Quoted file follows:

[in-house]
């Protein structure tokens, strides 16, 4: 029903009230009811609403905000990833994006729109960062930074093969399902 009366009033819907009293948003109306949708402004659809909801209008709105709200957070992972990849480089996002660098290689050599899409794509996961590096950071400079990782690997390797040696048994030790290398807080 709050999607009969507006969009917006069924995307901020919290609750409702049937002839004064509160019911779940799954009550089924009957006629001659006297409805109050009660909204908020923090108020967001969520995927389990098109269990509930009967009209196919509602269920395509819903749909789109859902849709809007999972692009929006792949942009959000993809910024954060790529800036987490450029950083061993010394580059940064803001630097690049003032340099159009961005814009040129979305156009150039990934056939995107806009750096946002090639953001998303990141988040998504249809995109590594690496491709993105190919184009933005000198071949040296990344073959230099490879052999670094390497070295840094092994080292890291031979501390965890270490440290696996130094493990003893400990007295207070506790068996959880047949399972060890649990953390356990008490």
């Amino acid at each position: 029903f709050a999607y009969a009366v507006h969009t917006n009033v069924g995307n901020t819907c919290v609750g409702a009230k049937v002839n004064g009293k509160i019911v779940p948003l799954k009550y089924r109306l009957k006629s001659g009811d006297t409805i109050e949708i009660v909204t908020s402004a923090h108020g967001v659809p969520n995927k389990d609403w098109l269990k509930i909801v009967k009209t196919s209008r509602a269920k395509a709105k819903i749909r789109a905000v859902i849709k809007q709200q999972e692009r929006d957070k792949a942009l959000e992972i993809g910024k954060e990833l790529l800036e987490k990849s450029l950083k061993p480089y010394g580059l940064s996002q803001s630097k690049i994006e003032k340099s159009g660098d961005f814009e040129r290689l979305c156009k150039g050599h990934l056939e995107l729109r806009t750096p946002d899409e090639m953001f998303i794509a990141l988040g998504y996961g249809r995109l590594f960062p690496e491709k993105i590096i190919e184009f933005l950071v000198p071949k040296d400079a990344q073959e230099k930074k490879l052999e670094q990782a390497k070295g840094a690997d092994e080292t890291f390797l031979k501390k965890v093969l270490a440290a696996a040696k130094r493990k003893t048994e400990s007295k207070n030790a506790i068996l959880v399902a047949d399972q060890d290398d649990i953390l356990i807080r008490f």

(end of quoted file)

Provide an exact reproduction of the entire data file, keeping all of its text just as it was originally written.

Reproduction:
[in-house]
């Protein structure tokens, strides 16, 4: 029903009230009811609403905000990833994006729109960062930074093969399902 009366009033819907009293948003109306949708402004659809909801209008709105709200957070992972990849480089996002660098290689050599899409794509996961590096950071400079990782690997390797040696048994030790290398807080 709050999607009969507006969009917006069924995307901020919290609750409702049937002839004064509160019911779940799954009550089924009957006629001659006297409805109050009660909204908020923090108020967001969520995927389990098109269990509930009967009209196919509602269920395509819903749909789109859902849709809007999972692009929006792949942009959000993809910024954060790529800036987490450029950083061993010394580059940064803001630097690049003032340099159009961005814009040129979305156009150039990934056939995107806009750096946002090639953001998303990141988040998504249809995109590594690496491709993105190919184009933005000198071949040296990344073959230099490879052999670094390497070295840094092994080292890291031979501390965890270490440290696996130094493990003893400990007295207070506790068996959880047949399972060890649990953390356990008490």
């Amino acid at each position: 029903f709050a999607y009969a009366v507006h969009t917006n009033v069924g995307n901020t819907c919290v609750g409702a009230k049937v002839n004064g009293k509160i019911v779940p948003l799954k009550y089924r109306l009957k006629s001659g009811d006297t409805i109050e949708i009660v909204t908020s402004a923090h108020g967001v659809p969520n995927k389990d609403w098109l269990k509930i909801v009967k009209t196919s209008r509602a269920k395509a709105k819903i749909r789109a905000v859902i849709k809007q709200q999972e692009r929006d957070k792949a942009l959000e992972i993809g910024k954060e990833l790529l800036e987490k990849s450029l950083k061993p480089y010394g580059l940064s996002q803001s630097k690049i994006e003032k340099s159009g660098d961005f814009e040129r290689l979305c156009k150039g050599h990934l056939e995107l729109r806009t750096p946002d899409e090639m953001f998303i794509a990141l988040g998504y996961g249809r995109l590594f960062p690496e491709k993105i590096i190919e184009f933005l950071v000198p071949k040296d400079a990344q073959e230099k930074k490879l052999e670094q990782a390497k070295g840094a690997d092994e080292t890291f390797l031979k501390k965890v093969l270490a440290a696996a040696k130094r493990k003893t048994e400990s007295k207070n030790a506790i068996l959880v399902a047949d399972q060890d290398d649990i953390l356990i807080r008490f």